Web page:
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How Speakers Refer: The Role of Accessibility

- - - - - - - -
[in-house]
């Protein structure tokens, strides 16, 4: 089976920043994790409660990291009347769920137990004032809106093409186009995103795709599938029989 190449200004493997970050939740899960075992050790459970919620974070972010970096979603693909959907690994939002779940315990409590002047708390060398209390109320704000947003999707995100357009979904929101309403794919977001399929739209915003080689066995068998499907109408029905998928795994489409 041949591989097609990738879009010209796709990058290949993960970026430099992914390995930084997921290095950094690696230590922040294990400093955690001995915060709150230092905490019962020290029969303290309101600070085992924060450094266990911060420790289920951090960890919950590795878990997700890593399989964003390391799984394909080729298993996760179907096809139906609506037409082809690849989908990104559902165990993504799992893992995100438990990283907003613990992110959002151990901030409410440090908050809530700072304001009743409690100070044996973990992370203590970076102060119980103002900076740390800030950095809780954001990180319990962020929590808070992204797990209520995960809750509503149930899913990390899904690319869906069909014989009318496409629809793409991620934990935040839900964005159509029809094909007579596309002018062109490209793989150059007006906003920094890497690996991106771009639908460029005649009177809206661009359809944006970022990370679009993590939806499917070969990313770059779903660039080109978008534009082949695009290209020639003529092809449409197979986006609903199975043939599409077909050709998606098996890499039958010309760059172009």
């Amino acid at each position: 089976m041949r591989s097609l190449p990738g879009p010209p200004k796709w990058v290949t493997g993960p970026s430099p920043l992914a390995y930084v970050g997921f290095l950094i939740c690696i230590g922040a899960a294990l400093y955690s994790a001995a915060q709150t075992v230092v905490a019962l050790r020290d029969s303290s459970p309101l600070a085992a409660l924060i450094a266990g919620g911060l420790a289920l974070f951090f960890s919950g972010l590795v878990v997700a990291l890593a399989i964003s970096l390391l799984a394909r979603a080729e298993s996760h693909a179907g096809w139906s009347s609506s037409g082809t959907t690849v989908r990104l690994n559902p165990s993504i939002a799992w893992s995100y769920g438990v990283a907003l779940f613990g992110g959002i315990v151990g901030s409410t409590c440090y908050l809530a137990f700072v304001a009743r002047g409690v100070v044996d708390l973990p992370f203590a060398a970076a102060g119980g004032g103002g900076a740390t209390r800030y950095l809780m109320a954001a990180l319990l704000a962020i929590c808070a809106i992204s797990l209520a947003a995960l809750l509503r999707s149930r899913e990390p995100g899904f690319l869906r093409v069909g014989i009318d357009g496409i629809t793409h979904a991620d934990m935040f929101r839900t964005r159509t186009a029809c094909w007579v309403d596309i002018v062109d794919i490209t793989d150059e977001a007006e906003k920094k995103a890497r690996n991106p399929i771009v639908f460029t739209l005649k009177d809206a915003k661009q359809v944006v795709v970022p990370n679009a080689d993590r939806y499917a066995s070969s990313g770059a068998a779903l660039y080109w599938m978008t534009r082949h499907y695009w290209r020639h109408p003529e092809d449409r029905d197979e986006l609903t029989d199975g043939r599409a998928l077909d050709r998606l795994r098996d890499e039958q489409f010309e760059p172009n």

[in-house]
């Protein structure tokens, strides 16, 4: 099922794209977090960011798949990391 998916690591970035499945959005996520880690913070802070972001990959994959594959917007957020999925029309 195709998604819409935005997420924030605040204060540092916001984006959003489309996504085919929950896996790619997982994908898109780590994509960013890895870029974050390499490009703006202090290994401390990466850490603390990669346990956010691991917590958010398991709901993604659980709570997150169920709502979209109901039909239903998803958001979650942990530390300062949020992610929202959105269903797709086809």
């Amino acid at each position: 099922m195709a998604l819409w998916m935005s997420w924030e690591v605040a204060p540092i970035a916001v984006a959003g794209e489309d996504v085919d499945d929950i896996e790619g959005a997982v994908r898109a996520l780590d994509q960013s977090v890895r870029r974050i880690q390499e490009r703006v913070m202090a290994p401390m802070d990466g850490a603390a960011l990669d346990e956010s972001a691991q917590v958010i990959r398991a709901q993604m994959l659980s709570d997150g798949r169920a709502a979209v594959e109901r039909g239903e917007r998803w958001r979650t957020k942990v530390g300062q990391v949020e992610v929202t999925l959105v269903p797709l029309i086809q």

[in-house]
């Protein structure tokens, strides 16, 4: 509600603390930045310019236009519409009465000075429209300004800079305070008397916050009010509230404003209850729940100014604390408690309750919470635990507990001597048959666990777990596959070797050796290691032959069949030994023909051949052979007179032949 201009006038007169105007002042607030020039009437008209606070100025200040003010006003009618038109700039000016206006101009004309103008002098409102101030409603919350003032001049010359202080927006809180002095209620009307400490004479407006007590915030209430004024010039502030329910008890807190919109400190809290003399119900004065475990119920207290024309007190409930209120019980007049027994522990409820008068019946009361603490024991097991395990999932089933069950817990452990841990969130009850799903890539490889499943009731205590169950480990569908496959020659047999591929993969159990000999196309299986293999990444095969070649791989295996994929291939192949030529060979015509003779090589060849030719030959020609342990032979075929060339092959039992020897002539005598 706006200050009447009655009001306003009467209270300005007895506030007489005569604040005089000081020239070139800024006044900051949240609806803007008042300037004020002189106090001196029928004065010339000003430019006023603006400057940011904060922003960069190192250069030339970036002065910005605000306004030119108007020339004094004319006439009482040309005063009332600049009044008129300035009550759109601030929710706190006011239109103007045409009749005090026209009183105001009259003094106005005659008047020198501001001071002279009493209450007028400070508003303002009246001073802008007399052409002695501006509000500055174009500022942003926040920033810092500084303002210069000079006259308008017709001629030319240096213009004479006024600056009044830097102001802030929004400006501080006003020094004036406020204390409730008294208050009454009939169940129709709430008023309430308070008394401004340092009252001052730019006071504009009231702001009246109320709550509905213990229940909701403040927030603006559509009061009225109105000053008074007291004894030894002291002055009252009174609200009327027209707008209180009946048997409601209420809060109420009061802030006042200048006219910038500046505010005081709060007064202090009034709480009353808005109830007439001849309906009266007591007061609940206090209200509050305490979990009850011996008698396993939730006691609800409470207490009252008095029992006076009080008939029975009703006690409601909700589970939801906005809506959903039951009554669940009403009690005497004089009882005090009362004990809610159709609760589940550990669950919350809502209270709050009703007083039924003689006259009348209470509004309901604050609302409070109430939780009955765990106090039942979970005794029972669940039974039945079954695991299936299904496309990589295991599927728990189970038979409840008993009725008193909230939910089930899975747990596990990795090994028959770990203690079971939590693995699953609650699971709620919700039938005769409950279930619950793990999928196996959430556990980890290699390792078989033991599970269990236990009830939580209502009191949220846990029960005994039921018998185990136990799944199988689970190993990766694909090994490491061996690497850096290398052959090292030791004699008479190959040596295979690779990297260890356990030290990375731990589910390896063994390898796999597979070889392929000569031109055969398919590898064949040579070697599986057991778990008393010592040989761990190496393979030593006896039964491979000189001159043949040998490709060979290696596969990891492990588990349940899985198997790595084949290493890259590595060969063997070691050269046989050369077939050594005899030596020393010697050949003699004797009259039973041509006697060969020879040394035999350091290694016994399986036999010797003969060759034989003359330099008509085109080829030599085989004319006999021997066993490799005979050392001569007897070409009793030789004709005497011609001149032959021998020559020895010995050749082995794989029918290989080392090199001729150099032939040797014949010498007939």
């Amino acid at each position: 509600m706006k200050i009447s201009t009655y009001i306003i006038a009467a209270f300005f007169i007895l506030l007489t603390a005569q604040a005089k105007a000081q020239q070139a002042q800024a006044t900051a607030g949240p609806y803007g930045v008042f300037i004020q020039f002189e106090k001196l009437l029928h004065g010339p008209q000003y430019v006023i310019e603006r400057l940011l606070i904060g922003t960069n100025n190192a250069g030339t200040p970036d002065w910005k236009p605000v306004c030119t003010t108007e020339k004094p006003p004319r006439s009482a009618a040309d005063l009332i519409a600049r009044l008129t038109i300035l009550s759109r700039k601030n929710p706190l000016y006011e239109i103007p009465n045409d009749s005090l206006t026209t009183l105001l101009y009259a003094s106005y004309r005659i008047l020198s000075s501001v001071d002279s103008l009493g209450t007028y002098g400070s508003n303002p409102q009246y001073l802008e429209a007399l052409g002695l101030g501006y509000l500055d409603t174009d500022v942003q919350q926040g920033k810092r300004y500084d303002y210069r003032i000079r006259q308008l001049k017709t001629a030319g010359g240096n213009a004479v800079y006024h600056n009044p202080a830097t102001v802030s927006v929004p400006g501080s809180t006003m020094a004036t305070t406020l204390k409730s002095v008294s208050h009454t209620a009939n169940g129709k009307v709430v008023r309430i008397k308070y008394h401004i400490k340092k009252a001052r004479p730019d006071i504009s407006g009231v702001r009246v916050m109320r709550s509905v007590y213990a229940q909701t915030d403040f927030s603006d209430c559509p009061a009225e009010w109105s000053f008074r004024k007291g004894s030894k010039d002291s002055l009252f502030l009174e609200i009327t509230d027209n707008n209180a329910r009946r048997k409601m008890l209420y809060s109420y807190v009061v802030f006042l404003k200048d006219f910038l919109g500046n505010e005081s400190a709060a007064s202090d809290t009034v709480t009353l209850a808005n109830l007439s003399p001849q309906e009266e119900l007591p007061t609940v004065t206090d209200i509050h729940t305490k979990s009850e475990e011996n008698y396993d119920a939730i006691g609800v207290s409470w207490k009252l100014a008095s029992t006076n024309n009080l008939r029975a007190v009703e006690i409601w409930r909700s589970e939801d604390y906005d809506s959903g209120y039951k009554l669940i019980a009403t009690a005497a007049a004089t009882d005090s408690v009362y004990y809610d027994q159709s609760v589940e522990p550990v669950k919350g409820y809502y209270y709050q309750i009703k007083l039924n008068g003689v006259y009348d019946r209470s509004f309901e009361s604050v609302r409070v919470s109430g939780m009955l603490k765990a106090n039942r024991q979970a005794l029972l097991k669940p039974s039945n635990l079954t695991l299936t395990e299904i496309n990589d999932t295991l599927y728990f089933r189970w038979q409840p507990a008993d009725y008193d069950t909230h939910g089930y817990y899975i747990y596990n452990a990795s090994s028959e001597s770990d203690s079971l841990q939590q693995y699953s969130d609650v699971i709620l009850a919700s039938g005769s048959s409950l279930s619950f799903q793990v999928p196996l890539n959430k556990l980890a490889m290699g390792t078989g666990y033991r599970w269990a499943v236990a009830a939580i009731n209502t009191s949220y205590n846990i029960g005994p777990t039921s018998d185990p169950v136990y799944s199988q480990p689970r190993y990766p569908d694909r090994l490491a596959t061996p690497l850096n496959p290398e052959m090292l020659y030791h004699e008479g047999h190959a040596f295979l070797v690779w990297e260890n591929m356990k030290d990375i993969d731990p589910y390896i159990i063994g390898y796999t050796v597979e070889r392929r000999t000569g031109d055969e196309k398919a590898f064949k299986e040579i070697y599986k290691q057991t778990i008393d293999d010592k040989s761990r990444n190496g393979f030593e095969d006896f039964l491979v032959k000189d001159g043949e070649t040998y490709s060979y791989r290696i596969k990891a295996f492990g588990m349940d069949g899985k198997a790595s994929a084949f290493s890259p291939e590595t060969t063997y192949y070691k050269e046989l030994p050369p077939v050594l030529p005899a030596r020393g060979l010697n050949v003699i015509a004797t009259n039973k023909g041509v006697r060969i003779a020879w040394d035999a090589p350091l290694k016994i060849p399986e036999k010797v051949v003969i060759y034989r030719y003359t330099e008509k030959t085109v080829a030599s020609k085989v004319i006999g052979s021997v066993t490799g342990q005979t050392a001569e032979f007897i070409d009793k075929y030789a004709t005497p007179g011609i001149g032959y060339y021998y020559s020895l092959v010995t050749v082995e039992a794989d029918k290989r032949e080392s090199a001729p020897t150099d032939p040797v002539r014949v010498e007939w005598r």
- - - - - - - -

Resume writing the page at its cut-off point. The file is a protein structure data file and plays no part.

One of the core components of language is referring, which requires the speaker to choose between expressions that are highly explicit (e.g., the UNC professor, or Peter), and reduced lexical forms (e.g., he). This paper reviews claims that this process is largely driven by the accessibility or salience of the referent, and the psychological processes that underlie these effects. Two classes of constraint are examined: (1) Discourse status, which has traditionally been identified as the determinant of referential choices and (2) Non-linguistic processing constraints that increase the use of explicit forms. These effects together support a modified version of the traditional claim that speakers choose referential explicitness so that the listener can identify the referent, and underscore the need for accessibility to be mediated by a non-linguistic representation.

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